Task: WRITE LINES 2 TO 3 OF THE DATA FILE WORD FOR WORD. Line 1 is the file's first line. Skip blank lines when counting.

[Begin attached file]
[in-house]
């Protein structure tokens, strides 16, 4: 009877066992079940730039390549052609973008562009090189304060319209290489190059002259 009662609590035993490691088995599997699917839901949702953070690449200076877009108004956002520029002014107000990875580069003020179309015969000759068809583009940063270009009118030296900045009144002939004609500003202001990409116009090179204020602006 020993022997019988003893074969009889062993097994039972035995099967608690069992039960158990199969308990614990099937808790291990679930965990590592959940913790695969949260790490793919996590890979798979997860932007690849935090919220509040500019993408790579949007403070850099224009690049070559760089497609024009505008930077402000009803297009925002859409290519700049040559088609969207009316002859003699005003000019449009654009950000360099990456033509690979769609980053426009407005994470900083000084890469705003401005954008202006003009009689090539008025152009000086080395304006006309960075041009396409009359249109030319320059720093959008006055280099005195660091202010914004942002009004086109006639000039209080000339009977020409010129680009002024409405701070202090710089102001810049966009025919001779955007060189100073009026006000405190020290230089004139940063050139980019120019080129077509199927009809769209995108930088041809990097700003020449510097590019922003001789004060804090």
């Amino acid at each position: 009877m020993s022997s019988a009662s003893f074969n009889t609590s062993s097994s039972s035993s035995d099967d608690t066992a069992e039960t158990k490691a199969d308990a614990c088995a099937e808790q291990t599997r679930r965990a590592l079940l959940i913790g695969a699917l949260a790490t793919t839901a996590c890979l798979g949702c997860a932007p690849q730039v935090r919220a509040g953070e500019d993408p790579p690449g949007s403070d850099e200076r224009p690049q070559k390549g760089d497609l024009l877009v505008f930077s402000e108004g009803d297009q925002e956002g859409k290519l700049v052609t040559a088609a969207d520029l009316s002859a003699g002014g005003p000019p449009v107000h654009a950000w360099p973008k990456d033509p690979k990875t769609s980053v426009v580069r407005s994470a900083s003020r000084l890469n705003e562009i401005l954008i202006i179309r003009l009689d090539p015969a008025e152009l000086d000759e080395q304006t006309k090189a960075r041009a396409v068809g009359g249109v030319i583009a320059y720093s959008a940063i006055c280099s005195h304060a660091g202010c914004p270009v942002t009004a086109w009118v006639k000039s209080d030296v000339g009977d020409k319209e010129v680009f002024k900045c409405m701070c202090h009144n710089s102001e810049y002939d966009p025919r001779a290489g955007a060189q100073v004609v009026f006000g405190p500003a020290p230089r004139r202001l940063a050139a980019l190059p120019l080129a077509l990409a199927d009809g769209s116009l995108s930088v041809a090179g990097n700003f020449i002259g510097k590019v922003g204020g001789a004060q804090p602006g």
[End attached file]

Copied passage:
């Protein structure tokens, strides 16, 4: 009877066992079940730039390549052609973008562009090189304060319209290489190059002259 009662609590035993490691088995599997699917839901949702953070690449200076877009108004956002520029002014107000990875580069003020179309015969000759068809583009940063270009009118030296900045009144002939004609500003202001990409116009090179204020602006 020993022997019988003893074969009889062993097994039972035995099967608690069992039960158990199969308990614990099937808790291990679930965990590592959940913790695969949260790490793919996590890979798979997860932007690849935090919220509040500019993408790579949007403070850099224009690049070559760089497609024009505008930077402000009803297009925002859409290519700049040559088609969207009316002859003699005003000019449009654009950000360099990456033509690979769609980053426009407005994470900083000084890469705003401005954008202006003009009689090539008025152009000086080395304006006309960075041009396409009359249109030319320059720093959008006055280099005195660091202010914004942002009004086109006639000039209080000339009977020409010129680009002024409405701070202090710089102001810049966009025919001779955007060189100073009026006000405190020290230089004139940063050139980019120019080129077509199927009809769209995108930088041809990097700003020449510097590019922003001789004060804090």
């Amino acid at each position: 009877m020993s022997s019988a009662s003893f074969n009889t609590s062993s097994s039972s035993s035995d099967d608690t066992a069992e039960t158990k490691a199969d308990a614990c088995a099937e808790q291990t599997r679930r965990a590592l079940l959940i913790g695969a699917l949260a790490t793919t839901a996590c890979l798979g949702c997860a932007p690849q730039v935090r919220a509040g953070e500019d993408p790579p690449g949007s403070d850099e200076r224009p690049q070559k390549g760089d497609l024009l877009v505008f930077s402000e108004g009803d297009q925002e956002g859409k290519l700049v052609t040559a088609a969207d520029l009316s002859a003699g002014g005003p000019p449009v107000h654009a950000w360099p973008k990456d033509p690979k990875t769609s980053v426009v580069r407005s994470a900083s003020r000084l890469n705003e562009i401005l954008i202006i179309r003009l009689d090539p015969a008025e152009l000086d000759e080395q304006t006309k090189a960075r041009a396409v068809g009359g249109v030319i583009a320059y720093s959008a940063i006055c280099s005195h304060a660091g202010c914004p270009v942002t009004a086109w009118v006639k000039s209080d030296v000339g009977d020409k319209e010129v680009f002024k900045c409405m701070c202090h009144n710089s102001e810049y002939d966009p025919r001779a290489g955007a060189q100073v004609v009026f006000g405190p500003a020290p230089r004139r202001l940063a050139a980019l190059p120019l080129a077509l990409a199927d009809g769209s116009l995108s930088v041809a090179g990097n700003f020449i002259g510097k590019v922003g204020g001789a004060q804090p602006g």